The Dubai Ports Deal, Free Trade, and 2008
by Scott Shields, Mon Mar 13, 2006 at 06:04:23 AM EST
David Sirota uses a story in the Wall Street Journal as a jumping-off point for a really interesting look at the 2008 Democratic contenders and their positions on free trade, or as he puts it, "free" trade. Since the Journal article is subscription-only, he quotes from it liberally, and shows that it gives a mixed review at best to global trade policies of the last few years. The Journal also makes the case that the public outcry against the Dubai Ports World deal shows that the American people are also not quite sold on free trade ideology, and are increasingly willing to say so. It doesn't take a anti-capitalist radical to hold the opinion that maybe selling off all of our vital national infrastructure is not the best idea.
Sirota sees in this rejection of unfettered free trade ideology some serious implications for the 2008 Democratic primaries and I tend to agree with him. The relentless corporate sucking from Bush is one of the factors that people are likely to be fed up with by the closing months of his term in office. Economic populism has been growing in popularity in Democratic campaigns for some time now, and eight years of Bush's fealty to corporate power and wealth isn't going to have diminished it.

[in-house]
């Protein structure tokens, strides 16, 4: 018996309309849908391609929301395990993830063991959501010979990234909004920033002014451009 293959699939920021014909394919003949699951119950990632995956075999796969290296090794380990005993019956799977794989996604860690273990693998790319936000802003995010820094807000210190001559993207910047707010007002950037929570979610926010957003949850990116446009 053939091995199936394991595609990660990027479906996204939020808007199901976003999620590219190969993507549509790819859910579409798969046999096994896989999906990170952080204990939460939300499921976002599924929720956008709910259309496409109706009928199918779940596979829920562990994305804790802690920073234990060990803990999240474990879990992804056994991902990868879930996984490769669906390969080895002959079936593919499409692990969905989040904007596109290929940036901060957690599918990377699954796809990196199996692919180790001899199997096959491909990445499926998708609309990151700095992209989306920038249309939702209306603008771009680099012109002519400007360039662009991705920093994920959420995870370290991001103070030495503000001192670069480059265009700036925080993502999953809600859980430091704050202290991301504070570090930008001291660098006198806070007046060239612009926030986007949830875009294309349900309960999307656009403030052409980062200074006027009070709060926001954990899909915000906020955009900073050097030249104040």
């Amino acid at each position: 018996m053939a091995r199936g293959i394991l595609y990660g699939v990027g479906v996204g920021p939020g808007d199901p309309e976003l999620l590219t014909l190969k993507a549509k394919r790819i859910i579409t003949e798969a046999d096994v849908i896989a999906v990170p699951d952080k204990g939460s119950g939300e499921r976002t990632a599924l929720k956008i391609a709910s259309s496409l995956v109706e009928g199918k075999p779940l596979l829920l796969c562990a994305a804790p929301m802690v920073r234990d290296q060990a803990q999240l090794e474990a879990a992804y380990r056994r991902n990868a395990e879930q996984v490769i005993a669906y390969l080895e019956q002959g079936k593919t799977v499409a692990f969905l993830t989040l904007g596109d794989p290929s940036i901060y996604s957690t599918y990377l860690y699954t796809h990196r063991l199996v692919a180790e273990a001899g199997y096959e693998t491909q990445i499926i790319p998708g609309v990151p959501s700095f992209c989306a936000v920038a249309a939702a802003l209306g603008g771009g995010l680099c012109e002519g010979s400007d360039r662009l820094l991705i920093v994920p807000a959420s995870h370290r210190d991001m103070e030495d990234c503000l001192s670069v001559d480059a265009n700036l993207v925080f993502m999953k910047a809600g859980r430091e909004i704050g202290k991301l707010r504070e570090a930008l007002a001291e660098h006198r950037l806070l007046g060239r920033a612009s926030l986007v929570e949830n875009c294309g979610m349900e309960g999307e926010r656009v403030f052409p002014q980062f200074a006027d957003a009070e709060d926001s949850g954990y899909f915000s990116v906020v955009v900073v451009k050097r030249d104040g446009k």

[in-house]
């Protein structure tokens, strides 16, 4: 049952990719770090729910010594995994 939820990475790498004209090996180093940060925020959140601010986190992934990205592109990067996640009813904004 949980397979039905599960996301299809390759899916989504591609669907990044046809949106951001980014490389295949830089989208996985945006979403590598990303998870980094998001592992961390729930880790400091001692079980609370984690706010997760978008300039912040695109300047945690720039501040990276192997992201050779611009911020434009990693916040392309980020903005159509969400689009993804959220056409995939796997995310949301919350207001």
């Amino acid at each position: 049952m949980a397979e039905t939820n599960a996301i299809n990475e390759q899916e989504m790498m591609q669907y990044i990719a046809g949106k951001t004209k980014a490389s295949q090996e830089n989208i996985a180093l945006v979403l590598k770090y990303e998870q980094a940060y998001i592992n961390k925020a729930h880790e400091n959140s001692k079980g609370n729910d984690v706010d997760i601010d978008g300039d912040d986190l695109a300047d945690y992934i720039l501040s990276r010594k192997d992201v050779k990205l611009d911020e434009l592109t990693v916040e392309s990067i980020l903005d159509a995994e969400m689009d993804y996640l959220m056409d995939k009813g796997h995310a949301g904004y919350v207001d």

With this in mind, he sized up a handful of likely Democratic candidates, ranking them into four tiers on trade. He places New Mexico Governor Bill Richardson and Senator Evan Bayh in the first category, calling them "ardent 'free' traders, many of them personally responsible for the trade policies that are destroying America's middle class." Into the second category go the softer free traders, who have supported quite a few trade agreements, but bucked the trend and rejected others. The candidates he lists are Senators Hillary Clinton and John Kerry, along with Virginia Governor Mark Warner. He only lists one candidate in each of the next two categories, and if frustration with free trade agreements do indeed become a main issue in 2008, they have the most to gain from it.
The third category is candidates with mixed voting records on trade, but who have displayed a genuine interest in rejecting the free-trade-at-all-cost dogma. The only candidate in this category is John Edwards, who voted against some of the corporate-written trade deals that came down the pike during his Senate term, and who has made a class-based "Two America's" message his signature theme.
And the final category is candidates who have loudly opposed all of the sell-out trade deals, even when that opposition has been politically unpopular. Again, this is a one-candidate category right now, and that candidate is Russ Feingold - a guy who has not only voted against selling out America, but has made the issue central to his public image by airing campaign ads about his courageous stands on the issue.
Personally, I find a candidate who's experienced something a conversion on trade to be the most attractive and credible. That mirrors the experience of many people and shows that the candidate learns from experience. But that's realy just nitpicking. If there's one thing we'd definitely both agree on as it relates to this issue, it's that candidates like Richardson and Bayh will have real trouble explaining their unflinching support for "free" trade deals (now he's got me doing it) to Democratic primary voters who feel disenfranchised and disempowered by such policies.